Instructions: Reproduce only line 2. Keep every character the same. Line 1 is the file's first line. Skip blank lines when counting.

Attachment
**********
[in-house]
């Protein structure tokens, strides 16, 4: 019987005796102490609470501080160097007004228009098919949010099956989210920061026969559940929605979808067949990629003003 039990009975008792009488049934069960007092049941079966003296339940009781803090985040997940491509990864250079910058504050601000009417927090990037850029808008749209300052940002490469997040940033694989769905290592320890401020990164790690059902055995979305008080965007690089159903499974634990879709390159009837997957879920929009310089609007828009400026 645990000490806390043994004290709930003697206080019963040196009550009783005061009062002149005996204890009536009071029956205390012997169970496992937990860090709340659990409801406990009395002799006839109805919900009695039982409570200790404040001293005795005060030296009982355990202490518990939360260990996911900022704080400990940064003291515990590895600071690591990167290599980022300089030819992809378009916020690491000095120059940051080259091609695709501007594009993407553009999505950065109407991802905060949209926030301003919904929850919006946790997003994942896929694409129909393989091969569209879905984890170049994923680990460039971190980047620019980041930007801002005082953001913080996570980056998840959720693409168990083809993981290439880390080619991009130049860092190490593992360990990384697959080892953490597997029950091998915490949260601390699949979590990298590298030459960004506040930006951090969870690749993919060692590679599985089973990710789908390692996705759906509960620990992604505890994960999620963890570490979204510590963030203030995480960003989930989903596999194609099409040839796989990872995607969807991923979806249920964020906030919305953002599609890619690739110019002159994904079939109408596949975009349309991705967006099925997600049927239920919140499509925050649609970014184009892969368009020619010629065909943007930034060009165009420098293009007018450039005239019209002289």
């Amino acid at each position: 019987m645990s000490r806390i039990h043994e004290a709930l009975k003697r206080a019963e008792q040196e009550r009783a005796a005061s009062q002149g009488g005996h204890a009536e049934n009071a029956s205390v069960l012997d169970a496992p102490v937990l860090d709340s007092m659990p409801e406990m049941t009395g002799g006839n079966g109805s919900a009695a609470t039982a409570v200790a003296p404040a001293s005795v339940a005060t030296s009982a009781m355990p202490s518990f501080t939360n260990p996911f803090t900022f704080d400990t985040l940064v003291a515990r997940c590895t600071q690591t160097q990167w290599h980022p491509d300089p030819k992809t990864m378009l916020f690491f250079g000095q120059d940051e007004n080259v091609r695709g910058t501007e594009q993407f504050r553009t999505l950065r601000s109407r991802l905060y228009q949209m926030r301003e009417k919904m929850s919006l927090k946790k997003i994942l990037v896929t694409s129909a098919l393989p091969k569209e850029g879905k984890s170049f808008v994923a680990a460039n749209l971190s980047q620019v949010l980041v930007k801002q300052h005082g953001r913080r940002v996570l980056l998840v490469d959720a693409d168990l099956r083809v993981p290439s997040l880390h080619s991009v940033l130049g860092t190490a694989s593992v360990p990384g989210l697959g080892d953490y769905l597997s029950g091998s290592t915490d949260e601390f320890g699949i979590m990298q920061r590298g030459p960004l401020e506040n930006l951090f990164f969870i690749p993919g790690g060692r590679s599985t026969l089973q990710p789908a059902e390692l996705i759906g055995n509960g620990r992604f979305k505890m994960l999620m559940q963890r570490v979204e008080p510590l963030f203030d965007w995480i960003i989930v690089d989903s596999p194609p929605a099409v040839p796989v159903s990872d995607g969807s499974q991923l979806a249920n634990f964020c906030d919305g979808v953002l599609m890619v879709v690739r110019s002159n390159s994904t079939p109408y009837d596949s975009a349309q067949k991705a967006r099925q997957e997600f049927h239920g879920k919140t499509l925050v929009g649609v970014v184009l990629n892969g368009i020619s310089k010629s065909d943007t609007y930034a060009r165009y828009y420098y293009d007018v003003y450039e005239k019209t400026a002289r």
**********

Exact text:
């Protein structure tokens, strides 16, 4: 019987005796102490609470501080160097007004228009098919949010099956989210920061026969559940929605979808067949990629003003 039990009975008792009488049934069960007092049941079966003296339940009781803090985040997940491509990864250079910058504050601000009417927090990037850029808008749209300052940002490469997040940033694989769905290592320890401020990164790690059902055995979305008080965007690089159903499974634990879709390159009837997957879920929009310089609007828009400026 645990000490806390043994004290709930003697206080019963040196009550009783005061009062002149005996204890009536009071029956205390012997169970496992937990860090709340659990409801406990009395002799006839109805919900009695039982409570200790404040001293005795005060030296009982355990202490518990939360260990996911900022704080400990940064003291515990590895600071690591990167290599980022300089030819992809378009916020690491000095120059940051080259091609695709501007594009993407553009999505950065109407991802905060949209926030301003919904929850919006946790997003994942896929694409129909393989091969569209879905984890170049994923680990460039971190980047620019980041930007801002005082953001913080996570980056998840959720693409168990083809993981290439880390080619991009130049860092190490593992360990990384697959080892953490597997029950091998915490949260601390699949979590990298590298030459960004506040930006951090969870690749993919060692590679599985089973990710789908390692996705759906509960620990992604505890994960999620963890570490979204510590963030203030995480960003989930989903596999194609099409040839796989990872995607969807991923979806249920964020906030919305953002599609890619690739110019002159994904079939109408596949975009349309991705967006099925997600049927239920919140499509925050649609970014184009892969368009020619010629065909943007930034060009165009420098293009007018450039005239019209002289």